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Valley News – Column: A public alternative to predatory payday loans


Published: 03/11/2019 10:30:20 PM

Modified: 03/11/2019 22:30:24 PM

In early February, the Consumer Financial Protection Bureau announced plans to rescind a rule requiring payday lenders to accurately assess whether borrowers can repay them. The Obama-era regulations were intended to curb some of the notoriously predatory practices in the short-term lending industry.

In recent years, the once-specialty industry has exploded into a $ 46 billion giant with more than 20,000 lenders. Its massive growth has come at the expense of Americans who need cash sooner than it arrives – for example, when rent is due on Monday but pay is only on Friday.

Loans, typically ranging from $ 100 to $ 1,000, are made at average annual interest rates of up to 400%. In some cases, the rate approaches 800%.

If the loans are repaid quickly, the interest is not grueling. It is when consumers cannot do so that vulture wear begins.

In such cases, borrowers often pay only the minimum, say $ 40 on a $ 250 loan. This renews (or “renews”) the loan but, more importantly, does not reduce its principal. The borrower is $ 40 less and owes as much as before.

A 2014 review of 12 million payday loans by the Office of Consumer Financial Protection (the same ministry that is now proposing deregulation measures) found that 80% were either renewed or continued with short-term loans. separate, that is, take out a payday loan. to pay off a payday loan.

When borrowers cannot repay over an extended period of time, the result can be ruinous. A Kansas City man initially borrowed $ 2,500 and ended up owing $ 50,000 and lost his house.

As the recent partial government shutdown has highlighted, many Americans are struggling to navigate even the lightest of financial hurdles. A 2017 survey found that nearly four in five Americans live from paycheck to paycheck. In February, the Federal Reserve Bank of New York reported that a record 7 million Americans are at least 90 days late in paying for their cars.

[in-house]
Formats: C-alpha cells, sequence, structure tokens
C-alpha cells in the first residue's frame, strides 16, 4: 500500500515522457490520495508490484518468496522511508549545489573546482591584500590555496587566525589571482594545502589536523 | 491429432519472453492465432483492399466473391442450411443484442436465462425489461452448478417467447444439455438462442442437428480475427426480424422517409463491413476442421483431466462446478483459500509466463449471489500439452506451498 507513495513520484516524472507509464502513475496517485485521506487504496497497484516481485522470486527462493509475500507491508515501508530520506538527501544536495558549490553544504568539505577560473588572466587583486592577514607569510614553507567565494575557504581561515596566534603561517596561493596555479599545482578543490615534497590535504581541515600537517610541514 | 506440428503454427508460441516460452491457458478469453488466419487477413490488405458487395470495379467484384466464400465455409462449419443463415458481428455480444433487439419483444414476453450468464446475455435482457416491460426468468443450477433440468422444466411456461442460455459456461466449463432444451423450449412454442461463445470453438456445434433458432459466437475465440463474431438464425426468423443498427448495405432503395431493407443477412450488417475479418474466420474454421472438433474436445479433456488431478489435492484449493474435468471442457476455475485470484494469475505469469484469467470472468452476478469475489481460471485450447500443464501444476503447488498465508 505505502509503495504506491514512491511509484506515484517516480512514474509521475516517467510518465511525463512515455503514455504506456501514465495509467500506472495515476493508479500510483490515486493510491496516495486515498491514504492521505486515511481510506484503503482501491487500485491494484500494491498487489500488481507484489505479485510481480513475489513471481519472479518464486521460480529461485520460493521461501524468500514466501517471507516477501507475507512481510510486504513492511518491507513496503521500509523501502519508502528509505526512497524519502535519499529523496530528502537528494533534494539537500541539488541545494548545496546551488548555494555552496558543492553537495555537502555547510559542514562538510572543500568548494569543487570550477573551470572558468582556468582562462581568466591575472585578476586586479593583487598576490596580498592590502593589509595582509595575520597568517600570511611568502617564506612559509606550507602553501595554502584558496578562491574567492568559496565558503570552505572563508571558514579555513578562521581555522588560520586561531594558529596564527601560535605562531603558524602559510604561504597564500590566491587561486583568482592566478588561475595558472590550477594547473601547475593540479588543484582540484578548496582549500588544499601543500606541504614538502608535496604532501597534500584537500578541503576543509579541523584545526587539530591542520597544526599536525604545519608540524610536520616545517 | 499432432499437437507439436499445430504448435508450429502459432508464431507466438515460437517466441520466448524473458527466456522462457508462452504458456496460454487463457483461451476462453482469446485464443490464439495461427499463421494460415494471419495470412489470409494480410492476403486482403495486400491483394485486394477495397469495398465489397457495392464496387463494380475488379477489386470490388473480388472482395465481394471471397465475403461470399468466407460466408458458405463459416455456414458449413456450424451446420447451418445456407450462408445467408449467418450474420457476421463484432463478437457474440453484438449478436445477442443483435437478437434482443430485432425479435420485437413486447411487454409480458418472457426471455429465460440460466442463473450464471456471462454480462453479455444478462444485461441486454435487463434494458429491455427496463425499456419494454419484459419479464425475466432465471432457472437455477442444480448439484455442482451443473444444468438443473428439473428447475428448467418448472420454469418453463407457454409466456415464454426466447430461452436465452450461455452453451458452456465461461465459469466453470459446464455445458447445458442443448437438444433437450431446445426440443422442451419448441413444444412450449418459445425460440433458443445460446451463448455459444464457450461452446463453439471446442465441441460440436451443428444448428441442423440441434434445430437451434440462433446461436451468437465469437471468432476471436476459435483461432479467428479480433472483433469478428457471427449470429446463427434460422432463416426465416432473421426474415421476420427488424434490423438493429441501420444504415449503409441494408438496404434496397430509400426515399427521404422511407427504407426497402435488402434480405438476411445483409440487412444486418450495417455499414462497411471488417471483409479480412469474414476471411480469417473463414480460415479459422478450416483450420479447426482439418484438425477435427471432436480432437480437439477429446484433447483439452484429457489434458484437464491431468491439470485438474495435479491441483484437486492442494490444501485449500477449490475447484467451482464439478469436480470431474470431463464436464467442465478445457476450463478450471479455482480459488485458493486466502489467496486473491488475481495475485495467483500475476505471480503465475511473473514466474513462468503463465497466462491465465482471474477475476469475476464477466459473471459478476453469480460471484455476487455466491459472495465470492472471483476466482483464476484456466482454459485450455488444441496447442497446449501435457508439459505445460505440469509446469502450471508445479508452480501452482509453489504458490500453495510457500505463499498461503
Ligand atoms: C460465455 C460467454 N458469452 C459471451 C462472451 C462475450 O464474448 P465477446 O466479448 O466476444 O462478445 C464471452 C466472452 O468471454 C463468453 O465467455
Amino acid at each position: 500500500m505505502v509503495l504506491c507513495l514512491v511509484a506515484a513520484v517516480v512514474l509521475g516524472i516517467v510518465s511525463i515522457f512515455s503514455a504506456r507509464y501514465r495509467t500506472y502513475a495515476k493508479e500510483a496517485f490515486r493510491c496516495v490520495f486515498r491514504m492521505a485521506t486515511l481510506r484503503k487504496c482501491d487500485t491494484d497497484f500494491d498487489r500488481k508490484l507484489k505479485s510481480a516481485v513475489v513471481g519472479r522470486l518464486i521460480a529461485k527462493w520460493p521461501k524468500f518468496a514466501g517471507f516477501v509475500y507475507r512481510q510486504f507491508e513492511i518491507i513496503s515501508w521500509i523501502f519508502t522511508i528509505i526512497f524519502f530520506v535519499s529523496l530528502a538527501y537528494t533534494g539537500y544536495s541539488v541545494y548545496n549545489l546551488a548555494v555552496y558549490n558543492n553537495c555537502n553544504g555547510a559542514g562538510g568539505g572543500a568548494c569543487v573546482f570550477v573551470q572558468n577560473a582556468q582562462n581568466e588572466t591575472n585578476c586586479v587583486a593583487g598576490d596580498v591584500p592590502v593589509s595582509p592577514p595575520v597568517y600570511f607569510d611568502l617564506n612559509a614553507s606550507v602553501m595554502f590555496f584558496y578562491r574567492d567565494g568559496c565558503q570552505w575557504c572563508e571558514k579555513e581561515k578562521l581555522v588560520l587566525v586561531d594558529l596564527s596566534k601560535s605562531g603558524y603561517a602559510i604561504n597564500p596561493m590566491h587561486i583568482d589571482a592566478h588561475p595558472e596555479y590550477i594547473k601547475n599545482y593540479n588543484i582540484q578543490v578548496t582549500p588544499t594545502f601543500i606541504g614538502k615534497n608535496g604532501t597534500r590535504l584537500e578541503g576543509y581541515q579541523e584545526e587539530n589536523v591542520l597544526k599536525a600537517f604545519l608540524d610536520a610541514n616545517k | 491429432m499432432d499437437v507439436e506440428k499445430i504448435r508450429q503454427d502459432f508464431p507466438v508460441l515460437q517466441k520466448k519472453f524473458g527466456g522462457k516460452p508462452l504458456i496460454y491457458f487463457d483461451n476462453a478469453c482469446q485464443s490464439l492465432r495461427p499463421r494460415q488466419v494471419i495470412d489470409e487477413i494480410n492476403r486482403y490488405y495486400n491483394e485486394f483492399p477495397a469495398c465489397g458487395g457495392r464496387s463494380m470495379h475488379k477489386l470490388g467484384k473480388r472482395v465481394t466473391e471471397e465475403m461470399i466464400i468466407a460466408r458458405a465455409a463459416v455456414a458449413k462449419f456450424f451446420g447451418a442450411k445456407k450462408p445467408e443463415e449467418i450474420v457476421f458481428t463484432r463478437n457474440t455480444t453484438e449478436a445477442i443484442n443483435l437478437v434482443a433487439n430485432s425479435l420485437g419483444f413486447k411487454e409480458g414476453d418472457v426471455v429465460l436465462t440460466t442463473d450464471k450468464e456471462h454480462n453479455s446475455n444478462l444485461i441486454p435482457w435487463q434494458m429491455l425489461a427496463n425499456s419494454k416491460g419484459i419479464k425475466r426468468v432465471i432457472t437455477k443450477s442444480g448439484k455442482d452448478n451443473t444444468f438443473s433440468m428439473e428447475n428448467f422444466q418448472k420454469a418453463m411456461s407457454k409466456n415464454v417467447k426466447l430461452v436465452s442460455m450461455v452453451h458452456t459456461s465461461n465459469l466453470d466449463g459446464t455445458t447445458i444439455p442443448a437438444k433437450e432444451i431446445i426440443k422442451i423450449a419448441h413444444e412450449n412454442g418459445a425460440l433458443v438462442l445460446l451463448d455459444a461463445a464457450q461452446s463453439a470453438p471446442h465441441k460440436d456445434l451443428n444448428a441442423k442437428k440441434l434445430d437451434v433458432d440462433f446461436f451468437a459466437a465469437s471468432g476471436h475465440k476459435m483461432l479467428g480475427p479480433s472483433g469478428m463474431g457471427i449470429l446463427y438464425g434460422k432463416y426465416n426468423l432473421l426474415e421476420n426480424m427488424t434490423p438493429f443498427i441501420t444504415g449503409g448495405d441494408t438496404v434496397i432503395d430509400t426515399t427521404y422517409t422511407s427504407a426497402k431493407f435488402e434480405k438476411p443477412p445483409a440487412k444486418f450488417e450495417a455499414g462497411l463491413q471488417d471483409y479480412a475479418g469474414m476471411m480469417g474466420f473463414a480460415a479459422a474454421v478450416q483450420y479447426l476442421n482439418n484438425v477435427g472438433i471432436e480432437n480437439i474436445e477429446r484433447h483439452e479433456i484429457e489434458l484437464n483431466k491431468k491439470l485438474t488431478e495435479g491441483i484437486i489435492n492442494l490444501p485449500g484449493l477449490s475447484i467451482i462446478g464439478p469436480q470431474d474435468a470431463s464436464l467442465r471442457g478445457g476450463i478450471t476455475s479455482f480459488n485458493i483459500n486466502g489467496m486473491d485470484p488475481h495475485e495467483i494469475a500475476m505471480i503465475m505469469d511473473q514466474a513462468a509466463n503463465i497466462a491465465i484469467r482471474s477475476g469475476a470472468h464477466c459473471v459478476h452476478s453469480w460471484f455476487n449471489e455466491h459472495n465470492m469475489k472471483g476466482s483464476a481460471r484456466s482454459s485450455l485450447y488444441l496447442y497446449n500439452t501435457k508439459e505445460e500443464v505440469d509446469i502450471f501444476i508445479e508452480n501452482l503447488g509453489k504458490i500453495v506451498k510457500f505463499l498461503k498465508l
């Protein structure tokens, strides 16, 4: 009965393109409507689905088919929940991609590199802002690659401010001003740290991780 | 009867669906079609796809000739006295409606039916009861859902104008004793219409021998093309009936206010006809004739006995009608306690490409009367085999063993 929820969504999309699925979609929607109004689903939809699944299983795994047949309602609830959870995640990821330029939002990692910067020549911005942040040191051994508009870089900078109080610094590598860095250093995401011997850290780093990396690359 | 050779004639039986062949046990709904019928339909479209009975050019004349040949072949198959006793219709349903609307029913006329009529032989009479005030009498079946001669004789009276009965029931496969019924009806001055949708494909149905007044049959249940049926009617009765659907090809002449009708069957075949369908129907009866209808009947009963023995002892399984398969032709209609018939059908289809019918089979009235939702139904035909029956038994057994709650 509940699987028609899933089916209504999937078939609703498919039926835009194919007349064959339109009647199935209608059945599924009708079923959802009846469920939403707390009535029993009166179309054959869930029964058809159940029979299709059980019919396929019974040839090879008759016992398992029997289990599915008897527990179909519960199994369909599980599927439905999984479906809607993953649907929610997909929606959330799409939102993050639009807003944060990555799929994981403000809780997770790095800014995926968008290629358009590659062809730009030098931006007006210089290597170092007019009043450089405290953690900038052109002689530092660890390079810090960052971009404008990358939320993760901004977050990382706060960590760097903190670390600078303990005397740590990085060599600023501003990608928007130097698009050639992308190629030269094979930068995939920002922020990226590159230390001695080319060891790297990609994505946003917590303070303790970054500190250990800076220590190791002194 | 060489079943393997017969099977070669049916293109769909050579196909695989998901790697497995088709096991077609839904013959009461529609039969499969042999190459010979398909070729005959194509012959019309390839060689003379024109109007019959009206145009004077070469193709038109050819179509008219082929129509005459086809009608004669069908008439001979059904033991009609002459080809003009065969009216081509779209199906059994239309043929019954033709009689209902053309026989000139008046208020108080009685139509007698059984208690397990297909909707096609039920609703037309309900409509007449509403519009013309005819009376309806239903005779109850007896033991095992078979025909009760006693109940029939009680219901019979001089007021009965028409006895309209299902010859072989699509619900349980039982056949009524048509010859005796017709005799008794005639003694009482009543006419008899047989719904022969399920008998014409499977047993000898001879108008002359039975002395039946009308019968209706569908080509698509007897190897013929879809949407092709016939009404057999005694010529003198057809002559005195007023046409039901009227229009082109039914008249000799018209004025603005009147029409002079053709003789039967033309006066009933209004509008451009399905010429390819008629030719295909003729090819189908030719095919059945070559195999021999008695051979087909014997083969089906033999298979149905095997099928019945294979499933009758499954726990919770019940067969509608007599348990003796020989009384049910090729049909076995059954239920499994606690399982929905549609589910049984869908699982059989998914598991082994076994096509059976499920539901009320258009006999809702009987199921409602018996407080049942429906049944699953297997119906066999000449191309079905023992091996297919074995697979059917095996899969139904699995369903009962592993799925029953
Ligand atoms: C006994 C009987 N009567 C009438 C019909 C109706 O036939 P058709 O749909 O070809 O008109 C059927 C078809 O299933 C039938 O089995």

Amid what President Donald Trump in a tweet called “America’s greatest economy,” it’s clear that blanket measures are needed to prevent Americans from drowning in a sea of ​​debt. insurmountable.

In the short term, we need to find ways for cash-strapped citizens to access small-scale, short-term loans without the risk of large-scale, long-term hardship at the hands of predatory lenders.

A recent article by American News and World Report who identified seven ways to avoid payday loans included bad ideas like borrowing from family and friends and against 401 (k) retirement plans. A much better way forward would be widely available low interest loans with reasonable fees rather than rapacious.

And the way to do it is simple: States or municipalities should create these loan programs.

Government-funded loan pools can provide short-term, low-interest loans in a way that no private lender can or will.

Municipal or state loan programs could incorporate some of the same consumer sustainability standards that the Bureau of Consumer Financial Protection suddenly deems unnecessary under Trump. They could access a potential borrower’s ability to repay and prohibit those who default from repaying their future loans. Defaulting borrowers could also be fined – fairly, without a $ 300 loan becoming a legal $ 3,000 usurious loan transaction.

Ten years ago, taxpayers spent billions to bail out the entire global banking system. We can succeed in loaning a few hundred dollars to a working single mom until her next paycheck arrives. Short-term, low-interest public loan pools are the best possible solution and should be explored in cities and states across the country.

Christopher Dale (@ChrisDaleWriter) writes about society, politics and sobriety issues. This column was written for The Progressive Media Project, affiliated with The Progressive magazine.

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